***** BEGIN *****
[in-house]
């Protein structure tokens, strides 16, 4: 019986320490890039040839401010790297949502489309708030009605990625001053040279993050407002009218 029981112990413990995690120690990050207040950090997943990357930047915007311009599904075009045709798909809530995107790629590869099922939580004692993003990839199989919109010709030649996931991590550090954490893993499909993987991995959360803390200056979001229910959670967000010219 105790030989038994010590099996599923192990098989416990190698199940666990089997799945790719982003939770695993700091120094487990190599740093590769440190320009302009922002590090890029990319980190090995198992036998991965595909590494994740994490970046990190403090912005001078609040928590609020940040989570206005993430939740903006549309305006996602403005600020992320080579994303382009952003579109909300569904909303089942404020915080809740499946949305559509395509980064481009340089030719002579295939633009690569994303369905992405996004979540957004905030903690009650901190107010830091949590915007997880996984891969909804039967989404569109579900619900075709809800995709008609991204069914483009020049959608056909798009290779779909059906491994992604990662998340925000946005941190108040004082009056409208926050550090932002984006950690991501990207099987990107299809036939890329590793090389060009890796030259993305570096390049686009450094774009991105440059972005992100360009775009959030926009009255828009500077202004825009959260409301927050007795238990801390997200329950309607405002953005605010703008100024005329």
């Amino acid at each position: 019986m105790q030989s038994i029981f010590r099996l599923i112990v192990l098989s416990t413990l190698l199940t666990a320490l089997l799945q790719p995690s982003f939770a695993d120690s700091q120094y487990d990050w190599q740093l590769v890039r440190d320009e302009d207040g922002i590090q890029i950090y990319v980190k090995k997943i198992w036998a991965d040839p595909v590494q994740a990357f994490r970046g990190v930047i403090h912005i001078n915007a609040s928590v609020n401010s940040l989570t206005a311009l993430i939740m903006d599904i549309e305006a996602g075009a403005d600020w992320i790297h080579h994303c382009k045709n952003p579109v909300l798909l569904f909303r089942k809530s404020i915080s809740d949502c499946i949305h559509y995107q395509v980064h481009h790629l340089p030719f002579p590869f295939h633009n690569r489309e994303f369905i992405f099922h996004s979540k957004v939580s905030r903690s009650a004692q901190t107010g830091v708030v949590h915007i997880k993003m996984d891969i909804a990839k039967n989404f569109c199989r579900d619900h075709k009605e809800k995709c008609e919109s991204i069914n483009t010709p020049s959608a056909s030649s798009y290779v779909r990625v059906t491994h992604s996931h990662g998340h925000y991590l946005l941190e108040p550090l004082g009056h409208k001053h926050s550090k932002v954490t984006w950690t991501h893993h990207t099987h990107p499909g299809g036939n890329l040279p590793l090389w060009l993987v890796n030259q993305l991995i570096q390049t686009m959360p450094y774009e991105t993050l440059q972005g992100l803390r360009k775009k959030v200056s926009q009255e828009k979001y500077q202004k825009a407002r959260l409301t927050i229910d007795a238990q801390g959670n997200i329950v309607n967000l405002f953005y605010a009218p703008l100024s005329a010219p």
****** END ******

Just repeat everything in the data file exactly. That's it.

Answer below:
[in-house]
């Protein structure tokens, strides 16, 4: 019986320490890039040839401010790297949502489309708030009605990625001053040279993050407002009218 029981112990413990995690120690990050207040950090997943990357930047915007311009599904075009045709798909809530995107790629590869099922939580004692993003990839199989919109010709030649996931991590550090954490893993499909993987991995959360803390200056979001229910959670967000010219 105790030989038994010590099996599923192990098989416990190698199940666990089997799945790719982003939770695993700091120094487990190599740093590769440190320009302009922002590090890029990319980190090995198992036998991965595909590494994740994490970046990190403090912005001078609040928590609020940040989570206005993430939740903006549309305006996602403005600020992320080579994303382009952003579109909300569904909303089942404020915080809740499946949305559509395509980064481009340089030719002579295939633009690569994303369905992405996004979540957004905030903690009650901190107010830091949590915007997880996984891969909804039967989404569109579900619900075709809800995709008609991204069914483009020049959608056909798009290779779909059906491994992604990662998340925000946005941190108040004082009056409208926050550090932002984006950690991501990207099987990107299809036939890329590793090389060009890796030259993305570096390049686009450094774009991105440059972005992100360009775009959030926009009255828009500077202004825009959260409301927050007795238990801390997200329950309607405002953005605010703008100024005329």
């Amino acid at each position: 019986m105790q030989s038994i029981f010590r099996l599923i112990v192990l098989s416990t413990l190698l199940t666990a320490l089997l799945q790719p995690s982003f939770a695993d120690s700091q120094y487990d990050w190599q740093l590769v890039r440190d320009e302009d207040g922002i590090q890029i950090y990319v980190k090995k997943i198992w036998a991965d040839p595909v590494q994740a990357f994490r970046g990190v930047i403090h912005i001078n915007a609040s928590v609020n401010s940040l989570t206005a311009l993430i939740m903006d599904i549309e305006a996602g075009a403005d600020w992320i790297h080579h994303c382009k045709n952003p579109v909300l798909l569904f909303r089942k809530s404020i915080s809740d949502c499946i949305h559509y995107q395509v980064h481009h790629l340089p030719f002579p590869f295939h633009n690569r489309e994303f369905i992405f099922h996004s979540k957004v939580s905030r903690s009650a004692q901190t107010g830091v708030v949590h915007i997880k993003m996984d891969i909804a990839k039967n989404f569109c199989r579900d619900h075709k009605e809800k995709c008609e919109s991204i069914n483009t010709p020049s959608a056909s030649s798009y290779v779909r990625v059906t491994h992604s996931h990662g998340h925000y991590l946005l941190e108040p550090l004082g009056h409208k001053h926050s550090k932002v954490t984006w950690t991501h893993h990207t099987h990107p499909g299809g036939n890329l040279p590793l090389w060009l993987v890796n030259q993305l991995i570096q390049t686009m959360p450094y774009e991105t993050l440059q972005g992100l803390r360009k775009k959030v200056s926009q009255e828009k979001y500077q202004k825009a407002r959260l409301t927050i229910d007795a238990q801390g959670n997200i329950v309607n967000l405002f953005y605010a009218p703008l100024s005329a010219p």